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I have a coding assignment where I have to take two numbers, and print all the even square numbers between them.

like this:

(1, 100)

4, 16, 36, 64, 100

I want to find a math formula to do this. I have tried looking on other threads, but they were poorly explained or the solutions didn't work like this thread: How to find all perfect squares in a given range of numbers?

How do I find this? No code please.

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  • $\begingroup$ If $A$ is the first number just take the square root of $\frac A4$ and round up and call it $n$ and if $B$ is the second number just take the square root of $\frac B4$ and round down and call it $m$. Then the even perfect squares between $A$ and $B$ will be $4n^2, 4(n+1)^2, ....., 4(m-1)^2, 4m^2$. $\endgroup$
    – fleablood
    Oct 6, 2022 at 22:57

2 Answers 2

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Let's say you have to find all even squares between integers $a$ and $b$ (included), with $a \le b$, i.e. all even squares in $[a,b]$. I'll use informal English rather than math notation, in case you are not familiar with math notation. In case you prefer to have math notation, please tell.

Take:
$c =$ integer part of $\sqrt a$
$d =$ lowest even integer greater than or equal to $c$
Test if $d^2 = a$. If this is the case, $d^2$ is your first result number.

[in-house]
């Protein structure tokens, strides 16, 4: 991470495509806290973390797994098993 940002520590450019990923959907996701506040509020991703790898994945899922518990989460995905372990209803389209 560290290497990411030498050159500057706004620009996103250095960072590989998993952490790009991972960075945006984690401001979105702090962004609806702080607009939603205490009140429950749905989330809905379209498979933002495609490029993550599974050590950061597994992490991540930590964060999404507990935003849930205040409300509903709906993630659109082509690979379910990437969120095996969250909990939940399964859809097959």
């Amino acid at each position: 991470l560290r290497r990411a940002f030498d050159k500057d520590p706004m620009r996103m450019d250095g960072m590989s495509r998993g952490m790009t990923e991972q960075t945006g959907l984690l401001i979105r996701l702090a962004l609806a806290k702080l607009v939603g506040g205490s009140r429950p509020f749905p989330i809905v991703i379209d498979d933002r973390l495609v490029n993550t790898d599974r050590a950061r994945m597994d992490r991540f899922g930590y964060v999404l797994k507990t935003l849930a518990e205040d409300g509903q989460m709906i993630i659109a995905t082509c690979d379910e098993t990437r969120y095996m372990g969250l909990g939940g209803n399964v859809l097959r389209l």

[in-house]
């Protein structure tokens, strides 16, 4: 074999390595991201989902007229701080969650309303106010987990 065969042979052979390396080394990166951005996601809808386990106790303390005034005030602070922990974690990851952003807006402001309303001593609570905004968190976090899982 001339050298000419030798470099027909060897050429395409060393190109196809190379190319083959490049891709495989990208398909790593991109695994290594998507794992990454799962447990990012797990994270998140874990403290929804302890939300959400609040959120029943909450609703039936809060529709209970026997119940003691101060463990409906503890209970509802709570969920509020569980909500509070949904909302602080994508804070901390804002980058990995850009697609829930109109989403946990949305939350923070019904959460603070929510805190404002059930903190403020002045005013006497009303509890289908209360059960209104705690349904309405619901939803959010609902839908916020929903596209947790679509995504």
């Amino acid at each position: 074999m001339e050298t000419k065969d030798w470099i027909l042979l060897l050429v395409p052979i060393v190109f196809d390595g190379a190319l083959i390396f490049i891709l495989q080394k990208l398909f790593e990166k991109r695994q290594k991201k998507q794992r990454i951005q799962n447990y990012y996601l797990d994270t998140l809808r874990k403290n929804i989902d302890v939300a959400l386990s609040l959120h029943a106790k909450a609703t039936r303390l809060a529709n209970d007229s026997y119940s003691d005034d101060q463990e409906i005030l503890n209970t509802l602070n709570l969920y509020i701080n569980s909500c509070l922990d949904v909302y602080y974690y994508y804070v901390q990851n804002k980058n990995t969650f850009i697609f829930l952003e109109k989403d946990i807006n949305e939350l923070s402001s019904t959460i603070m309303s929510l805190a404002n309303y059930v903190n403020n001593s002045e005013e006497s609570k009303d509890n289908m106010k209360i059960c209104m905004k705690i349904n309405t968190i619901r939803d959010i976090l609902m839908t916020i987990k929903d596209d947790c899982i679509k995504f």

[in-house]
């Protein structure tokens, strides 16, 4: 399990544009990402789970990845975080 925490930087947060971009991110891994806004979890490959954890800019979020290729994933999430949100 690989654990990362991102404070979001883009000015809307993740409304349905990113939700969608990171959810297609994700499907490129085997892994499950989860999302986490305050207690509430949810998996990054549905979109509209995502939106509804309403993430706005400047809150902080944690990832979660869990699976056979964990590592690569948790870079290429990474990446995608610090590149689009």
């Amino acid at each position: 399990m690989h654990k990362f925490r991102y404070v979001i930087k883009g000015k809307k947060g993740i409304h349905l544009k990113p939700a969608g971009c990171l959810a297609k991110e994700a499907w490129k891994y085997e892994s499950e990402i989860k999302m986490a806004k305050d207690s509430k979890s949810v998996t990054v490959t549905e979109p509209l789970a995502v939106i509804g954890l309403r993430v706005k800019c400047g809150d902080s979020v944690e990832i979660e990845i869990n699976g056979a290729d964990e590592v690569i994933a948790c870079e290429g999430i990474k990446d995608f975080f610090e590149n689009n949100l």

In all cases, increase $d$ by $2$.
Test whether the new $d^2$ is lower or equal to $b$. If true, this is a new result number. Loop until $d^2 > b$.

Example: all even squares between 50 and 150, included.
$c =$ integer part of $\sqrt {50}$ $= 7$
$d=8$
$d^2$ is greater than $50$ so we test whether $d^2$ is lower or equal to $150$. This is the case, so $8^2 = 64$ is the first number we want.
Then we increase $d$ by $2$ which gives $10$.
$10^2 = 100$ which is lower or equal to $150$ so that is the second number we want.
Then $12^2 = 144$ is accepted too. The next one is $14^2 = 196$ which is greater than $150$ so we stop at $144$.

As a variant, you may notice that the sequence of even $d^2$ increases by $12, 20, 28, 36$ etc.: the difference is a sequence that increases $8$ by $8$.
This is because $(2n+2)^2 - (2n)^2 = 8n + 4$.
So when you take $d =$ lowest even integer greater than or equal to $c$, compute $d^2$, then to get the next $d^2$ increase by $4d+4$.

Example: above we had the first accepted number $8^2 = 64$. So $d=8$. Add $4d+4 = 36$ to $64$, that gives $100$ which is also accepted.
Then add $4 \times 10 + 4 = 44$ to $100$, that is $144$, accepted also.
Then add $4 \times 12 + 4 = 52$ to $144$, that is $196$, greater than $150$ so we stop at the previous one.

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Suppose you have $(A,B)$ and you want to find all the even squares between $A, B$.

Well, just do it.

If $0\le A \le n^2 \le B$ and $n^2$ is even, then $n$ is even. So let $n=2m$. Then $n^2 = (2m)^2 = 4m$ so $0\le A \le 4m^2 \le B$.

That means $\frac A4 \le m^2 \le \frac B4$ and that $\sqrt{\frac A4} \le m \le \sqrt{\frac B4}$.

So just find all the integers, $m$, between $\sqrt{\frac A4}$ and $\sqrt{\frac B4}$ and square them and multiply by $4$ to get all the even squares.

For example: if you want to find all the even squares between $101$ and $4087$ we take $L = \sqrt{\frac {101}4} =\sqrt{25.25}\approx 5.0249$ and we take $U = \sqrt{\frac {4087}4}=\sqrt{1021.75} \approx 31.965$.

Now we just take all the integers between $5.0249$ and $31.965$, that is, $6,7,8,9,10,11,........,28, 29, 30, 31$ and we square them to get $36, 49, ......, 841,900, 961$ and we multiply them by $4$ to get $144, 196, ....., 3364, 3600, 3844$.

And that's that. That is all the even squares between $101$ and $4087$.

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